April 20, 2007

Music therapy at Children’s Hospital aids in healing

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Music therapist Jenny Plume helps patient Aaron Magruder create his own song on the computer. (photo by Dana Johnson)

Music therapy at Children's Hospital aids in healing

Julian Fouce loved music, and the teenage rock ‘n’ roll fanatic had aspirations of forming his own band with his friends.

He would almost always bring his guitar to the Monroe Carell Jr. Children's Hospital at Vanderbilt while being treated for leukemia.

When Julian died at 16 in 2005, the music didn't stop.

His parents, Tom and Maria, established a fund in Julian's name and Julian's extended family and friends gave generously. The Fouce family decided in 2006 to use the fund to start a music therapy program at Children's Hospital.

“This was the most appropriate thing we could do, from Julian's standpoint,” Maria Fouce said. “We heard about music therapy programs at other hospitals and thought Vanderbilt should have a program, especially since this is Music City.”

Their dream became a reality earlier this year when Jenny Plume was hired as the first music therapist for Children's Hospital's Music Therapy Program, supported by the Julian T. Fouce Music Therapy Fund.

Plume was a singer/songwriter for eight years in Nashville in the mid-1990's before she decided to return to school to earn a music therapy degree from Tennessee Tech University in Cookeville. After graduating, she moved to Toronto and worked for a school for children with autism.

She returned to Nashville after being hired to work through Child Life Services at Children's Hospital.

“Jenny is tremendously talented,” said Janet Cross, director of Child Life Services at Children's Hospital. “The value of a music therapist is that music is a tremendous vehicle for kids to express themselves. Having an expert can only enhance the psycho-social care that we can provide children.”

Objectives of the program are wide-ranging. Plume envisions working with rehabilitation services to help patients reach their speech goals, helping other patients with self-expression and verbalizing their feelings through song lyrics, aiding in relaxation and pain management and even providing a sense of normalcy by purchasing iTunes and downloading a patient's favorite songs onto a CD.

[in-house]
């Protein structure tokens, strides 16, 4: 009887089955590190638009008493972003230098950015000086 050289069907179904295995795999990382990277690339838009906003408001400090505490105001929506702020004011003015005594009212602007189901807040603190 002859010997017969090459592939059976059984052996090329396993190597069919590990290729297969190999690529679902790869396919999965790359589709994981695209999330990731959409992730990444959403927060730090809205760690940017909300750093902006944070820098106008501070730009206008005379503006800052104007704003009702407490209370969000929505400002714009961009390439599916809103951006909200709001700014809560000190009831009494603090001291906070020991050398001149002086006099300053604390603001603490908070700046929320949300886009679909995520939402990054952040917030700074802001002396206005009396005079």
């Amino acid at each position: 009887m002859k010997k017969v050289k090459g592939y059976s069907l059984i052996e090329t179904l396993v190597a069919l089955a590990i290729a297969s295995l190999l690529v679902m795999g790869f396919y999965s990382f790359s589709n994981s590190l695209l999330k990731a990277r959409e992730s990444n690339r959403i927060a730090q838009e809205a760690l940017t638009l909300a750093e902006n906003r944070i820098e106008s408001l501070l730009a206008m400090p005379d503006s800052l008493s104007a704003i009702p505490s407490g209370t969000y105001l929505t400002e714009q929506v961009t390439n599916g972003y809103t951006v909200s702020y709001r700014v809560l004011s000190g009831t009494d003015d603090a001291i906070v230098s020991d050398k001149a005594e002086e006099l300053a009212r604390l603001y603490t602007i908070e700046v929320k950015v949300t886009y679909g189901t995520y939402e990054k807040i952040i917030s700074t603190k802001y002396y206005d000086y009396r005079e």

“I'll make an individualized program depending on the kids I am working with,” Plume said. “You can't just assume what everybody needs. I let them have a choice.”

Sometimes she works with younger children using instruments such as the triangle or the guitar. The older patients are often drawn to computerized music-making programs such as “Garage Band” on her laptop. But sometimes, what is needed most by a patient is a calming tune sung to them.

“I was paged to come into a room to help a child who wasn't cooperating with technicians in order for them to do a test that required her to be still and lay on her back,” Plume said.

“It was amazing, even for me, to see her transformation from non-compliancy to laying on her back playing instruments and blowing bubbles to focusing on me while I sang and played guitar to her falling asleep. It really showed how effective music therapy can be,” Plume said.

Fifteen-year-old Aaron Magruder of Chattanooga, Tenn., recently sat on his hospital bed on the sixth floor cardiology wing of Children's Hospital, hard at work on Plume's laptop.

With the click of a mouse, a string of hip-hop beats began to play and Aaron smiled and slightly bopped his head to the music he just created.

“When she asked me if I wanted to make some music, I figured 'why not,'” Aaron said.

“I started listening to the sounds I could pick from and started making the beats. It's a fun thing to pass the time, and I think other kids would like it.”

The Fouce family said they especially wanted the program to assist older patients like Aaron, who are already going through the difficult teen years, compounded with an illness that will keep them in the hospital for a long stay.

“We're so excited to see the positive effect this program is already having on the kids, and it's a perfect way to remember Julian,” Tom Fouce said.

Hospitalized in mid-March after suffering a stroke at school, Aaron recently had heart surgery to repair a valve defect. He is currently recovering on the sixth floor of Children's Hospital. When he leaves the hospital, he'll likely have a soundtrack of his stay with a CD full of music he created.

“I want to help patients through the stages of coping and acceptance,” Plume said. “You can often see a real transformation.”